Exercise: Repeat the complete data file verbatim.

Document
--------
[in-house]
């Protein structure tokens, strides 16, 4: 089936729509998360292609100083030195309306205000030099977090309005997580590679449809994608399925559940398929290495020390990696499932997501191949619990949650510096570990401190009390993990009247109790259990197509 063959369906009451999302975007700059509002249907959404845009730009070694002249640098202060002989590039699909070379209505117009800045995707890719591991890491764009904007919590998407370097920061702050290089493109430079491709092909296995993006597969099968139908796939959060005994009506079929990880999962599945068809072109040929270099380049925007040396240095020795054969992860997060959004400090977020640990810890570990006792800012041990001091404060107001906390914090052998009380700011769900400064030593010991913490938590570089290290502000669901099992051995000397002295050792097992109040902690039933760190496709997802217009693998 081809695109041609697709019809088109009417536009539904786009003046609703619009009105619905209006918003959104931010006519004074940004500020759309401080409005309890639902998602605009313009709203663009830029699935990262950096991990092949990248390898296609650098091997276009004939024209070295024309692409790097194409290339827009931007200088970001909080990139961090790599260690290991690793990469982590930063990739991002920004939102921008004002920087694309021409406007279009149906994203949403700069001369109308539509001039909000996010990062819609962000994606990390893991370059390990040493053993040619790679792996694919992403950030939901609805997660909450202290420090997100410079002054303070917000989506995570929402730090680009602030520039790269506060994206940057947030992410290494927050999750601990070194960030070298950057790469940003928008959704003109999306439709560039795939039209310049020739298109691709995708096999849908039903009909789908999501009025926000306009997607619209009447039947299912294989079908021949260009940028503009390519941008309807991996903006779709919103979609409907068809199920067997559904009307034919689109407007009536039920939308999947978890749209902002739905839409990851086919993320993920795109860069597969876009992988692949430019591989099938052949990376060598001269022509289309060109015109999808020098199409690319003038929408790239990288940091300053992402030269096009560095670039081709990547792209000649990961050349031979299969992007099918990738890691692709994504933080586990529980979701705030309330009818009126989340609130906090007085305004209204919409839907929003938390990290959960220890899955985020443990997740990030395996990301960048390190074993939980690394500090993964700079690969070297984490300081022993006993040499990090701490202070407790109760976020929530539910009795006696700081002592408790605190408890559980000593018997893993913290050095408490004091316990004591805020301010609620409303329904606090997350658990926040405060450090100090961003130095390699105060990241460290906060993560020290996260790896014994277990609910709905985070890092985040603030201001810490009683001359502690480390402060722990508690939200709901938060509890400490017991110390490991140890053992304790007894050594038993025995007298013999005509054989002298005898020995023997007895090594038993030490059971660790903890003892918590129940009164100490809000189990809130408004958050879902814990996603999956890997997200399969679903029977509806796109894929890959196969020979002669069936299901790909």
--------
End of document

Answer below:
[in-house]
């Protein structure tokens, strides 16, 4: 089936729509998360292609100083030195309306205000030099977090309005997580590679449809994608399925559940398929290495020390990696499932997501191949619990949650510096570990401190009390993990009247109790259990197509 063959369906009451999302975007700059509002249907959404845009730009070694002249640098202060002989590039699909070379209505117009800045995707890719591991890491764009904007919590998407370097920061702050290089493109430079491709092909296995993006597969099968139908796939959060005994009506079929990880999962599945068809072109040929270099380049925007040396240095020795054969992860997060959004400090977020640990810890570990006792800012041990001091404060107001906390914090052998009380700011769900400064030593010991913490938590570089290290502000669901099992051995000397002295050792097992109040902690039933760190496709997802217009693998 081809695109041609697709019809088109009417536009539904786009003046609703619009009105619905209006918003959104931010006519004074940004500020759309401080409005309890639902998602605009313009709203663009830029699935990262950096991990092949990248390898296609650098091997276009004939024209070295024309692409790097194409290339827009931007200088970001909080990139961090790599260690290991690793990469982590930063990739991002920004939102921008004002920087694309021409406007279009149906994203949403700069001369109308539509001039909000996010990062819609962000994606990390893991370059390990040493053993040619790679792996694919992403950030939901609805997660909450202290420090997100410079002054303070917000989506995570929402730090680009602030520039790269506060994206940057947030992410290494927050999750601990070194960030070298950057790469940003928008959704003109999306439709560039795939039209310049020739298109691709995708096999849908039903009909789908999501009025926000306009997607619209009447039947299912294989079908021949260009940028503009390519941008309807991996903006779709919103979609409907068809199920067997559904009307034919689109407007009536039920939308999947978890749209902002739905839409990851086919993320993920795109860069597969876009992988692949430019591989099938052949990376060598001269022509289309060109015109999808020098199409690319003038929408790239990288940091300053992402030269096009560095670039081709990547792209000649990961050349031979299969992007099918990738890691692709994504933080586990529980979701705030309330009818009126989340609130906090007085305004209204919409839907929003938390990290959960220890899955985020443990997740990030395996990301960048390190074993939980690394500090993964700079690969070297984490300081022993006993040499990090701490202070407790109760976020929530539910009795006696700081002592408790605190408890559980000593018997893993913290050095408490004091316990004591805020301010609620409303329904606090997350658990926040405060450090100090961003130095390699105060990241460290906060993560020290996260790896014994277990609910709905985070890092985040603030201001810490009683001359502690480390402060722990508690939200709901938060509890400490017991110390490991140890053992304790007894050594038993025995007298013999005509054989002298005898020995023997007895090594038993030490059971660790903890003892918590129940009164100490809000189990809130408004958050879902814990996603999956890997997200399969679903029977509806796109894929890959196969020979002669069936299901790909």